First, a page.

After nearly three hours of arguments on the House floor, and years of emotional debate outside its walls, it was finally time for a roll call on Delaware’s civil union bill.
Steve Elkins of Rehoboth Beach was in Legislative Hall on that historic April day, keeping track of the vote as each legislator’s name was called.
“The vote came down, I had a tally sheet, I was checking people off,” Elkins said. “And when we got to 26 to 15, I broke down in tears. It was amazing.”
For Elkins, and others involved in committed same-sex relationships, it was a life-changing moment.
Under the measure, couples who enter into a civil union would enjoy the same rights, protections and obligations that exist for married spouses, such as hospital visitation rights, property and last will and testament transfers, the ability to live together in nursing homes, joint adoption, and other legal issues.
Gov. Jack Markell is scheduled to sign the bill into law Wednesday in Wilmington, which would make Delaware the eighth state to allow same-sex civil unions. When the law takes effect January 1, Delaware will join New Jersey as the only Mid-Atlantic states to fully recognize same-sex relationships.
Elkins says there’s something else that will occur beginning with the New Year — a barrage of civil union ceremonies — which will be an economic shot in the arm for communities like Rehoboth Beach.
“That’s going to make an immediate impact because florists, photographers, caterers and restaurants are all ready to accommodate those people and to make their civil unions really be a meaningful experience, and that’s what it’s all about,” he said.
And Elkins is ready to accommodate them as well. The executive director of CAMP Rehoboth (Create a More Positive Rehoboth), is not shy about showing off the event space available in his own facility. But he’ll tell you CAMP Rehoboth is much more than just a community center. It was formed in 1991, Elkins says, to help ease tension between the gay and straight communities.
Estimates today put the gay and lesbian population of Rehoboth Beach at 20 to 25 percent. With possibly more on the way as either visitors or residents, Elkins says area tourism leaders and merchants are already teaming up to take advantage of what could be a golden opportunity.
“We’re really stepping up with social marketing,” he said. “So from Facebook, Constant Contact, those types of things, we’re reaching out to online versions of the national media, letting people know that if you want to come to Rehoboth, we’re going to find you realtors to work with, we’re going to find you churches that are welcoming.”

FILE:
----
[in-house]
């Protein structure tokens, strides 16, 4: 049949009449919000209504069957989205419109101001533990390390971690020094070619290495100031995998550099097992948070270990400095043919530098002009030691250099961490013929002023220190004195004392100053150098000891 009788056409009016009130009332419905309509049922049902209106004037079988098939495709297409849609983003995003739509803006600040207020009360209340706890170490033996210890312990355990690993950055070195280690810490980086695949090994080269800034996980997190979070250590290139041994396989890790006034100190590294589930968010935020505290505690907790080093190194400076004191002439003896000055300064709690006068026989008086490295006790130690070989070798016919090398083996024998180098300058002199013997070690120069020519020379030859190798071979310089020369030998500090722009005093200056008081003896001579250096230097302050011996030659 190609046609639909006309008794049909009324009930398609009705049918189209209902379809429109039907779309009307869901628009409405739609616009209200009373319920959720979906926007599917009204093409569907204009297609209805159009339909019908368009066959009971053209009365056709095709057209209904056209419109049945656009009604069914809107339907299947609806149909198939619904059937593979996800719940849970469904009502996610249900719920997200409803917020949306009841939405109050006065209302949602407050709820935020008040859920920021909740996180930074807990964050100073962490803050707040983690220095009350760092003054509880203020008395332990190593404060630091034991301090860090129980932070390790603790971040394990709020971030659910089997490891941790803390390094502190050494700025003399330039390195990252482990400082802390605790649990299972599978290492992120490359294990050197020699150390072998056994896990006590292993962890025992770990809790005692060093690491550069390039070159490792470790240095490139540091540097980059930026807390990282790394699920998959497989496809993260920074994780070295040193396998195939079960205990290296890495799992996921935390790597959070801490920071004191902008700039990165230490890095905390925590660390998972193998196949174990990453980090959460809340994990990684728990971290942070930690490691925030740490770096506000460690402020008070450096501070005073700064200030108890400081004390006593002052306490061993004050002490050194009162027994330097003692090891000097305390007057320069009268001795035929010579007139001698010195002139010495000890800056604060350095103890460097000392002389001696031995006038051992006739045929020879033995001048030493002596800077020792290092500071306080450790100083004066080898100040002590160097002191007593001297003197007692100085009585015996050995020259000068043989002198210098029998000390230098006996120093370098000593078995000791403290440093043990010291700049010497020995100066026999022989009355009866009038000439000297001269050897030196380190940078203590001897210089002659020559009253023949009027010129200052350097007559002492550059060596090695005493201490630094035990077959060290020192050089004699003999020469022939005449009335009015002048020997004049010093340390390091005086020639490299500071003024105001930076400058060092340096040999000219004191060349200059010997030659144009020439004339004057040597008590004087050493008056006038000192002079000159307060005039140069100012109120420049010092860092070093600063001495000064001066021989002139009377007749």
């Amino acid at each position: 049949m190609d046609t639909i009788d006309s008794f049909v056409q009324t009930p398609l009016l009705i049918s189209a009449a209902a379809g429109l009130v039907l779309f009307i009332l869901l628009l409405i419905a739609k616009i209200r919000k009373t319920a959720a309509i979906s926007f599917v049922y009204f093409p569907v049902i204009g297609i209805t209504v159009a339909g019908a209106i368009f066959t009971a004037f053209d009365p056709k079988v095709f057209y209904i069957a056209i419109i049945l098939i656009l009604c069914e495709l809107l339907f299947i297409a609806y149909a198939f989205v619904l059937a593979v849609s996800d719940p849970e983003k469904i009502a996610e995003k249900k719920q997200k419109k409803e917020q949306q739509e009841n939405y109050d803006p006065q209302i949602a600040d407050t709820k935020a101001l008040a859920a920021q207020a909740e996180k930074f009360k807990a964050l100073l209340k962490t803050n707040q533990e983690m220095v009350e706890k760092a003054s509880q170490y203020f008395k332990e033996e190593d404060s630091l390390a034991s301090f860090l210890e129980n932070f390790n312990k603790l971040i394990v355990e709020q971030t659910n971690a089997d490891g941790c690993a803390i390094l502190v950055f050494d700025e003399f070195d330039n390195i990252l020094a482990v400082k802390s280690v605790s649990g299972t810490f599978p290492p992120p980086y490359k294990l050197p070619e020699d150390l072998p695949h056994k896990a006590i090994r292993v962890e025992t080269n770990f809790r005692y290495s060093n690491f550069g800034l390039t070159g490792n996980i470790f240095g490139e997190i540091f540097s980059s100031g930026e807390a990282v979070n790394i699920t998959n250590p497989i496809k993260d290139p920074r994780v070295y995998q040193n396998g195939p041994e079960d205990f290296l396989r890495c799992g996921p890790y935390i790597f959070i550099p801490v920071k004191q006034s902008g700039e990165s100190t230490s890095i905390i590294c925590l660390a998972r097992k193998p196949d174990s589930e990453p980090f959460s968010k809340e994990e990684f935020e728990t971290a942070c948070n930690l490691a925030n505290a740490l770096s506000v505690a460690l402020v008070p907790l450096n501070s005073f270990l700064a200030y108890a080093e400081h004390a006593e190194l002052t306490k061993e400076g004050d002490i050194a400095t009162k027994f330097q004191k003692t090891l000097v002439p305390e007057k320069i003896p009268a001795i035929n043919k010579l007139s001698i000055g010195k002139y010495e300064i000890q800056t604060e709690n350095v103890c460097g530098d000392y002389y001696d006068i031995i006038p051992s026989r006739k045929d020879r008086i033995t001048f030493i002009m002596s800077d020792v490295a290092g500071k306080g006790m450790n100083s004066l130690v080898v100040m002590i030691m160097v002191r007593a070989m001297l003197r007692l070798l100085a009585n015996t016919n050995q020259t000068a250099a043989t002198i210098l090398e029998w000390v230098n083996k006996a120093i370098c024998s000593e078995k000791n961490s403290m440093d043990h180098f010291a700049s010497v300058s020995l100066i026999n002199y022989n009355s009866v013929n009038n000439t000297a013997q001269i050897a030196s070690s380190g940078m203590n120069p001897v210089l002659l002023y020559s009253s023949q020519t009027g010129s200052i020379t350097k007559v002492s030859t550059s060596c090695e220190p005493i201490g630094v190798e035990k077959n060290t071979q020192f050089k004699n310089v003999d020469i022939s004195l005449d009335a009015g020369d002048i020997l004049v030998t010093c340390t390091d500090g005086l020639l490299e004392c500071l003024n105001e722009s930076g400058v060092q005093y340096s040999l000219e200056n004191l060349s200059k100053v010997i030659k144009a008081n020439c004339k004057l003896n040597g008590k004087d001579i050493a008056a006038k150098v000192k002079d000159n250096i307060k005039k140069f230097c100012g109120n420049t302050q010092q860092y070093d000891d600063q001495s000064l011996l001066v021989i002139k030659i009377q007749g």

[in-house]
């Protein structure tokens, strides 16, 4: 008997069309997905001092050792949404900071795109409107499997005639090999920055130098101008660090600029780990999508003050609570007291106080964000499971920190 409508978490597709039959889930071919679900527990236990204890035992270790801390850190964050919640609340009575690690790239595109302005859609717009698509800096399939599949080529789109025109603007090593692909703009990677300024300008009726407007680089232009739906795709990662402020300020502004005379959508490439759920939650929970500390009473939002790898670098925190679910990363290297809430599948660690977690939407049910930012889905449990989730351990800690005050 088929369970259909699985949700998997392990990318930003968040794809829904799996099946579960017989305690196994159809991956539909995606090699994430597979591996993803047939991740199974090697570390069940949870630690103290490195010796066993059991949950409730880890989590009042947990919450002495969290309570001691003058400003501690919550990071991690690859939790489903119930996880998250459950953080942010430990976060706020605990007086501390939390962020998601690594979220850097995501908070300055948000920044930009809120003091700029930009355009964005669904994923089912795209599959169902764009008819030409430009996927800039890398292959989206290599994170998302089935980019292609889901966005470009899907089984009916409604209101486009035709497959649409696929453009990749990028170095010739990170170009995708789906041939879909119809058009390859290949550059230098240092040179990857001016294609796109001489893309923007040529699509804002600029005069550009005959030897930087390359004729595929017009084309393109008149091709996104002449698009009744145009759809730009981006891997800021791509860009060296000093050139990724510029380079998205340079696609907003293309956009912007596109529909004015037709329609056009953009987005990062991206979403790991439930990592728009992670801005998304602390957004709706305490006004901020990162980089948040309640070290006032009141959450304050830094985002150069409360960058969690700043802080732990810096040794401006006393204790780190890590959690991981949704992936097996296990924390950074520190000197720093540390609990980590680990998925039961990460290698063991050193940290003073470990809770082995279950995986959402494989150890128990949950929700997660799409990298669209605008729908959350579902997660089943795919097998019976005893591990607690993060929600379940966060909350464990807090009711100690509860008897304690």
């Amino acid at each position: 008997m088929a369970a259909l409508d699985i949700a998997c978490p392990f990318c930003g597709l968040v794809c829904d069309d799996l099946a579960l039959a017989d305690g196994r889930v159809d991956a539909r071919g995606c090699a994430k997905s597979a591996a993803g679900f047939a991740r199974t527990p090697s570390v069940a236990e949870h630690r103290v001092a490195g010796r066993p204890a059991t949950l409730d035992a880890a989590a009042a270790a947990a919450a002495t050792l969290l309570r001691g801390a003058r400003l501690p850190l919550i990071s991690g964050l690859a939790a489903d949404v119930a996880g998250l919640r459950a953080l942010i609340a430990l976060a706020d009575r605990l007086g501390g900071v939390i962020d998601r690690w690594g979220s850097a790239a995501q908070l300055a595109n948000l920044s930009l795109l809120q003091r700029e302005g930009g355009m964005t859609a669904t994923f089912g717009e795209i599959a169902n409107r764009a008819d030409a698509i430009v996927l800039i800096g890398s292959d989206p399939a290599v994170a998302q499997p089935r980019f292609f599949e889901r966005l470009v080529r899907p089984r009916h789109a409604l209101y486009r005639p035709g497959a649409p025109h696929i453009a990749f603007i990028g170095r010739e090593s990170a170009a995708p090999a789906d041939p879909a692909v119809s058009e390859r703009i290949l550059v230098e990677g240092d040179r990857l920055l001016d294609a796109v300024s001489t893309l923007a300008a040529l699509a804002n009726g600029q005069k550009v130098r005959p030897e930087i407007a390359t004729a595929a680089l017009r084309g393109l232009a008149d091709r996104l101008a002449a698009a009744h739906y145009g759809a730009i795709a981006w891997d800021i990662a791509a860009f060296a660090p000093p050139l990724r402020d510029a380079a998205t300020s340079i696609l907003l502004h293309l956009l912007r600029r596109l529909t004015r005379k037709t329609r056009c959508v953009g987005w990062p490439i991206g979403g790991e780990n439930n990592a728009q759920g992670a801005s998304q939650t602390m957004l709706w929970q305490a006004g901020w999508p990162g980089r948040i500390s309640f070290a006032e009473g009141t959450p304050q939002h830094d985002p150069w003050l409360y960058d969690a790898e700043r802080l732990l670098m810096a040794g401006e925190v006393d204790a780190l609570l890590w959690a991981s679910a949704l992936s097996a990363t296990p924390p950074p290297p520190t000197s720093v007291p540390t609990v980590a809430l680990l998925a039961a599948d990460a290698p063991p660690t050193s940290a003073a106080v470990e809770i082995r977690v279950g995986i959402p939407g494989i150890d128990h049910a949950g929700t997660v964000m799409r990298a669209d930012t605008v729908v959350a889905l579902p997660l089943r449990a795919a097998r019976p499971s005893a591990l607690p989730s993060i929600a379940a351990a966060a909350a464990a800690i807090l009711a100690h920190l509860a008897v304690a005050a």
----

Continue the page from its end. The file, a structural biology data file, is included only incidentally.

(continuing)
Other supporters believe the new law will benefit not just Rehoboth Beach, but the entire state, by inspiring more gay and lesbian couples to move to Delaware. Lisa Goodman, a Wilmington attorney and president of Equality Delaware, says the law will spark a long-term economic boost as these new residents buy homes, eat in restaurants and pay taxes.
She says she knows of several couples in neighboring states who are already looking for houses in Delaware. Goodman says there’s no doubt in her mind that couples who live nearby in Pennsylvania or Maryland, especially those who already work in Delaware, will look to relocate.
Goodman, who has four children with her same-sex partner, says, “If you had a choice of living in a state that recognized your relationship, valued you and treated you the same as all its other citizens, would you choose to live in that state or in a next-door state that didn’t? These are folks who have good jobs in Wilmington or elsewhere in the state who say ‘my family’s more important than where we live, we’re coming to Delaware.'”
So, if that’s the case, should Delaware communities openly market themselves as gay friendly? The mayor of Wilmington says it’s something the city already does.
“We’ve actually sent to groups, organizations that exist, information about Wilmington and about the availability of housing and projects and programs and things like that,” said Mayor James Baker who supports the law. “So it’s not like it’s hard work, it’s just communication and saying that we’re accepting of people, regardless.”
At the state level, Gov. Markell says there could be some tangible economic benefits as a result of the new law, but adds he supports civil unions in Delaware because it’s “the right thing to do for individuals and for the state.” As to whether state officials would specifically target the gay and lesbian community, Markell says they would actively recruit businesses of all kinds.
But not everyone agrees that the civil union law will generate revenue in Delaware. State Rep. Gerald Hocker (R-Ocean View), who voted against the bill, believes the opposite, that the state, its taxpayers and businesses simply can’t afford it.
Hocker, the owner of several small businesses in Sussex County, says the civil union law will force businesses like his to add dependents to health insurance plans.
“I’m one of the few employers left that still pay a hundred percent of my employee’s health care coverage,” he said. “I do have some gay workers working for me. If I have any additional costs, I am going to have to change my benefit package to my entire group.
“So nobody really knows what that cost is. And then what is going to be the cost to the state about businesses having to pick that up?”
But folks like Steve Elkins say whether the civil union law turns out to be an economic boost or burden for the state of Delaware is irrelevant. What matters, he says, is that if people do relocate to Delaware that they are welcomed.
“We’ll be there as a community to say, ‘Hey, I’m going to help you as my neighbor, as my friend. I don’t care if you’re gay, straight, black or white, Asian, Muslim, Christian, Jew. I’m going to help you because you’re my neighbor.’”